Transcript: I predict that... because.... In my experience... From my learning I know... What would you like to find out? Background Investigation LO: To understand and explain how gravity and air resistance act upon an object. Equipment: Scissors Several paper clips Stopwatch A safe place from which to drop the whirlybirds Conclusion Have you ever seen a helicopter flying through the air? Have you ever wondered how they fly—or if you could try flying one yourself? How and why? http://nssdc.gsfc.nasa.gov/planetary/image/featherdrop_sound.mov In this activity you will build a simple paper helicopter called a "whirlybird." Unlike a real helicopter, the whirlybird does not have a motor to make its blades spin. Due to its special shape, however, the blades will still spin as it falls. This generates additional lift that slows the whirlybird even as it drops. So, it will fall much slower than if you crumpled up the same piece of paper and dropped it. Do you think adding paper clips as weights to the whirlybird will make it fall faster? Method Helicopters http://www.bbc.co.uk/bitesize/ks2/science/physical_processes/forces/read/2/ Prediction Gravity What did you find out? Was your prediction correct? What would you do differently in your investigation next time? Can you relate your findings to your learning about Gravity? Try to use some scientific vocabulary such as air resistance, gravity, surface area and speed. Task Results Planning What do you know about Gravity? Helicopters stay in the air using spinning blades that are used to generate "lift." With enough of it, a craft can overcome the force of gravity, which pulls the object down toward Earth. Aircraft such as helicopters with spinning blades are called rotary wing, unlike traditional airplanes, which are fixed wing. Outline what you will need to do to complete the investigation. Remember to write them as instruction and be clear and concise. First Next After To ensure it is a fair test we must...
Transcript: Go on Exchange present your country abroad Work with different mentalities Diversity Explore different cultures Be a Member Develop your skills Have an impact Enrich your knowledge AIESEC Be a Leader Lead your team Achieve your vision Coach others Be a mentor EXPERIENCE YOUR AIESEC JOURNEY Gives you a great experience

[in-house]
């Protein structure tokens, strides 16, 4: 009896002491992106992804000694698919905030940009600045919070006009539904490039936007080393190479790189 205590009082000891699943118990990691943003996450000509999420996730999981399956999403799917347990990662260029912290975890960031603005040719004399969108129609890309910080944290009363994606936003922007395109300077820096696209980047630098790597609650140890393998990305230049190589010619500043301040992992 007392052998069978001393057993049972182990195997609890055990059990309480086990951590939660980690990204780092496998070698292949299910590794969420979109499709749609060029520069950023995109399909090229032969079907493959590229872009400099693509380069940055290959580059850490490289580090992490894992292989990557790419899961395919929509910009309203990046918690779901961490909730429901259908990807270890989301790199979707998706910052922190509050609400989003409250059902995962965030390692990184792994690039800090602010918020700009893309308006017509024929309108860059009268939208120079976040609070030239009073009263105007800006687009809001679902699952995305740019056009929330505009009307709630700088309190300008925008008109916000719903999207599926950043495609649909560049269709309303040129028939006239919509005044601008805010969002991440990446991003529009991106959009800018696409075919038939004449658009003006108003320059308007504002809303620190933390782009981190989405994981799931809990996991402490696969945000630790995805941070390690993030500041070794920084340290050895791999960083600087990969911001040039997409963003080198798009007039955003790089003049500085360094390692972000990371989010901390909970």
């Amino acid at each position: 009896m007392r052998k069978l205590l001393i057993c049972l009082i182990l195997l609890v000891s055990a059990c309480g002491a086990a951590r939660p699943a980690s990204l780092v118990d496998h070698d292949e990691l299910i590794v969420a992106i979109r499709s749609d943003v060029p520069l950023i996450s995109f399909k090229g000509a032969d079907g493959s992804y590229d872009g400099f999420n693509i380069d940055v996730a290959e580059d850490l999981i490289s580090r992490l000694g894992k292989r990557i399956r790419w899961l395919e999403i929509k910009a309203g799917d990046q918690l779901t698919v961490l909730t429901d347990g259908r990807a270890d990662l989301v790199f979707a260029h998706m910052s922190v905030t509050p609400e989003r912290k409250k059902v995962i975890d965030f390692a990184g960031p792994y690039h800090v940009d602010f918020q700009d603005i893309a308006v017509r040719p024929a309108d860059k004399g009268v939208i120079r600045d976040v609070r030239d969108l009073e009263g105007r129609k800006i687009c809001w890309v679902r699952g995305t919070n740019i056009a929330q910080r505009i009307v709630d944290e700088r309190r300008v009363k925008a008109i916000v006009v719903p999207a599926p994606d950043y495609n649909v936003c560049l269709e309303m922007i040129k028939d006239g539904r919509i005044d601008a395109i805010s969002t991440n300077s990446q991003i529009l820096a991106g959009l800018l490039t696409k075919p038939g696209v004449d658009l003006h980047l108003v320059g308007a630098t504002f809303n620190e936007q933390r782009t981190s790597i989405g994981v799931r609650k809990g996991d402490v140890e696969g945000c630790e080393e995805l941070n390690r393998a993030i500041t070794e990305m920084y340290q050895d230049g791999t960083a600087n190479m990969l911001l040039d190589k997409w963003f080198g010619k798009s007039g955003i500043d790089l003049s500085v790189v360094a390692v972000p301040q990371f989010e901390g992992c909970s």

Transcript: Whirlybird Whirlybird Physical Story Lookin' Steady Air Air Looking a little wobbly.. Whirlybird Whoa! We're falling! Whirlybird Energy Story Whirlybird We're cruisin'! It's windy out here! Air Wobble, Wobble! The End Air Air Whirlybird Whirlybird Air The wing got ya, huh? Whirlybird Whirlybird Air Oh my! There's less here.. Whirlybird Air Air Go birdie, go! Uh-Oh! Almost out of gravitational energy.. Physical Story Air Whirlybird Whirlybird Air =Gravitational Energy =Motion Energy = Gravitational Energy =Gravitational Energy =Motion Energy = Gravitational Energy = Motion Energy = Chemical Energy = Light Energy =Gravitational Energy =Motion Energy =Gravitational Energy =Motion Energy =Gravitational Energy =Motion Energy = Gravitational Energy =Gravitational Energy =Motion Energy =Gravitational Energy =Motion Energy =Gravitational Energy =Motion Energy =Gravitational Energy =Motion Energy
Transcript: Innovations Of the Helicopter Who Invented the helicopter? How has the Helicopter impacted the society in a Positive way? 1928 The Helicopter is in the Transportation Category ~The fuel Pollutes the air. Whirlybirds Helicopter ~It helps army troops to get to a certain place faster The helicopter is a fine way to travel, but it induces a view of the world that only God and CEOs share on a regular basis. Morley Safer Remote Control Quote Also known as the Helicopter, Chopper and Rotorcraft Helicopters actually have many uses. More than you think.they are used in war for transportation so the troops could get supplies to the ships helicopters are also used for medical transportation for patients who are dieing and that need to go to a certain hospital and get there faster. How has the Helicopter Impacted the society in a negitive way? By: Hannah-Jean Olsen And here comes the SHOCKER!! Paul Cornu ~it helps medically challenged people such as cancer patients get to a different hospital that may have certain machines or treatment that hospitals near them do not have accessibility to. Thats why theda clark has a Helicopter. Thanks For Watching :) The Hotelicopter Bealive it or not This was actually at the EAA Airventure this year!!! The Original helicopter how was it used then and now they used it just about the same as we do now mainly for war, medical purposes and transportation. The GyroCopter Igor Sikorski The Army Helicopter Purpose